Global (metabolic) regulatory networks allow microorganisms to survive periods of nitrogen starvation or general nutrient stress. Uptake and utilization of various nitrogen sources are thus commonly tightly regulated in Prokarya ( Bacteria and Archaea ) in response to available nitrogen sources. Those well-studied regulations occur mainly at the transcriptional and posttranslational level. Surprisingly, and in contrast to their involvement in most other stress responses, small RNAs (sRNAs) involved in the response to environmental nitrogen fluctuations are only rarely reported...
July 2018: Microbiology Spectrum
Patrick F McDermott, Shaohua Zhao, Heather Tate
Non-typhoidal Salmonella is the most common foodborne bacterial pathogen in most countries. It is widely present in food animal species, and therefore blocking its transmission through the food supply is a prominent focus of food safety activities worldwide. Antibiotic resistance in non-typhoidal Salmonella arises in large part because of antibiotic use in animal husbandry. Tracking resistance in Salmonella is required to design targeted interventions to contain or diminish resistance and refine use practices in production...
July 2018: Microbiology Spectrum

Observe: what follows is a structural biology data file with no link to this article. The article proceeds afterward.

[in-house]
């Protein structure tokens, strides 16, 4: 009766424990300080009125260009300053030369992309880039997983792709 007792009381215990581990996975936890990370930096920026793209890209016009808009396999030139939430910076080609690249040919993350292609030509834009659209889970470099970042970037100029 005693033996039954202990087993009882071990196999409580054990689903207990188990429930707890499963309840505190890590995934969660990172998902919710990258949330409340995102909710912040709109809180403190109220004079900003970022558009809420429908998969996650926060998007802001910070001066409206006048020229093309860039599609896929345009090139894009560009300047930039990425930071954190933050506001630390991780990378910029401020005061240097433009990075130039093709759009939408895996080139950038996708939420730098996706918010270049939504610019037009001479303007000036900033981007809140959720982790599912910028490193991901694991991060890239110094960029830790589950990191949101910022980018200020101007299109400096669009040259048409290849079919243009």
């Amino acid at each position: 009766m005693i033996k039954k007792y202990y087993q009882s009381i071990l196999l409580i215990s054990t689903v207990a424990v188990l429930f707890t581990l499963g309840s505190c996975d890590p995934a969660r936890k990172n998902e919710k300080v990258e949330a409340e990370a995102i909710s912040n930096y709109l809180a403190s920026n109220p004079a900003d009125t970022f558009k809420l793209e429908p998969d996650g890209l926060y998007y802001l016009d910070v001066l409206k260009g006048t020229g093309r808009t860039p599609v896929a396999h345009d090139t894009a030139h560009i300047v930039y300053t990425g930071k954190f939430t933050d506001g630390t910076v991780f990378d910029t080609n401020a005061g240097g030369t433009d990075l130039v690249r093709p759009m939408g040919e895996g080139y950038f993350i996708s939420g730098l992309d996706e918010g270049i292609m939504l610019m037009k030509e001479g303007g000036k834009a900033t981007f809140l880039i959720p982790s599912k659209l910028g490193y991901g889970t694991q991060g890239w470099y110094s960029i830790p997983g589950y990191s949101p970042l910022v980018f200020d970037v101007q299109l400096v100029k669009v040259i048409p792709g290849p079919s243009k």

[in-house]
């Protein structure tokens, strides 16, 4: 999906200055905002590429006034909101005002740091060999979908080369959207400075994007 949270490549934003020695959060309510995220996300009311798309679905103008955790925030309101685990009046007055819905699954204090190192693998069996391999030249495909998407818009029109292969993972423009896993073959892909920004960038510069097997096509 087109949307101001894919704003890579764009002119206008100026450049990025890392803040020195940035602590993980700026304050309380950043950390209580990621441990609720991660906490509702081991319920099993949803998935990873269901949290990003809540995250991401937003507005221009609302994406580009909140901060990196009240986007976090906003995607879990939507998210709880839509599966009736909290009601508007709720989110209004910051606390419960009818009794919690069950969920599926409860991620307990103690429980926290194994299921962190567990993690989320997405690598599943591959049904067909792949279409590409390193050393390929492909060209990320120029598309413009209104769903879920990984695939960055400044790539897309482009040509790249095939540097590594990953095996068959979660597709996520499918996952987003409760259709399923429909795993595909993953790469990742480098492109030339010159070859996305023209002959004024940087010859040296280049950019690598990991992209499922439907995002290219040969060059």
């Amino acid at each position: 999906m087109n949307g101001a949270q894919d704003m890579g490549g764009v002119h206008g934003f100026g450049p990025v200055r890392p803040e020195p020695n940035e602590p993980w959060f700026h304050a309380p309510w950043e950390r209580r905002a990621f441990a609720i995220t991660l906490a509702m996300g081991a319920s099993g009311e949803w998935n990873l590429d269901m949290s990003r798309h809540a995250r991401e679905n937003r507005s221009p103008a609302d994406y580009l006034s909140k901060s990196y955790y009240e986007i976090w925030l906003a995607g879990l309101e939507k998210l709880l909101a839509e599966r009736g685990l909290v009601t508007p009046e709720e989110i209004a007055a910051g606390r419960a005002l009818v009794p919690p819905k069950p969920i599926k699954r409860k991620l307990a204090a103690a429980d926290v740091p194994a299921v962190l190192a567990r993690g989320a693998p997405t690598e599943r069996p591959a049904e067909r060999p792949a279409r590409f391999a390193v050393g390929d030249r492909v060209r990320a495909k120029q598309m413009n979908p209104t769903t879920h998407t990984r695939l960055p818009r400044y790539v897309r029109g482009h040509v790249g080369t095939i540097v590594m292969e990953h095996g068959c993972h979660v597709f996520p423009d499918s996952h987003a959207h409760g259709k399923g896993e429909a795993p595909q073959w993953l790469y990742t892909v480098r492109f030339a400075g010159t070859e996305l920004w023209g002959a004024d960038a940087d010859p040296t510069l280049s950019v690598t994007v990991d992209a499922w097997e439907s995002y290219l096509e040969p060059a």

Kristina Kadlec, Stefan Schwarz
Bordetella bronchiseptica is involved in respiratory tract infections mainly in dogs and pigs but may also cause infections in humans. Valid and representative data on antimicrobial susceptibility of B. bronchiseptica is rare. Approved antimicrobial susceptibility testing methods have been published, but very few clinical breakpoints are available. The MIC values are low for most agents but high for β-lactam antibiotics and macrolides. Information on the genetic basis of resistance is scarce. For a small number of isolates that are resistant or show elevated MICs, the molecular basis of resistance was identified...
July 2018: Microbiology Spectrum
Darren J Trott, Sam Abraham, Ben Adler
Leptospira , Brucella , and Borrelia are major agents of zoonotic disease, causing high morbidity and, in some cases, significant mortality in humans. For all three genera, prompt diagnosis and appropriate antimicrobial therapy are required to prevent the development of chronic, debilitating illness. Leptospira spp. are intrinsically resistant to several antimicrobial classes; however, there is little evidence in the literature for development of acquired resistance to antimicrobial agents used for clinical treatment of acute leptospirosis...
July 2018: Microbiology Spectrum
Laura Luque-Sastre, Cristina Arroyo, Edward M Fox, Barry J McMahon, Li Bai, Fengqin Li, Séamus Fanning
For nearly a century the use of antibiotics to treat infectious diseases has benefited human and animal health. In recent years there has been an increase in the emergence of antibiotic-resistant bacteria, in part attributed to the overuse of compounds in clinical and farming settings. The genus Listeria currently comprises 17 recognized species found throughout the environment. Listeria monocytogenes is the etiological agent of listeriosis in humans and many vertebrate species, including birds, whereas Listeria ivanovii causes infections mainly in ruminants...
July 2018: Microbiology Spectrum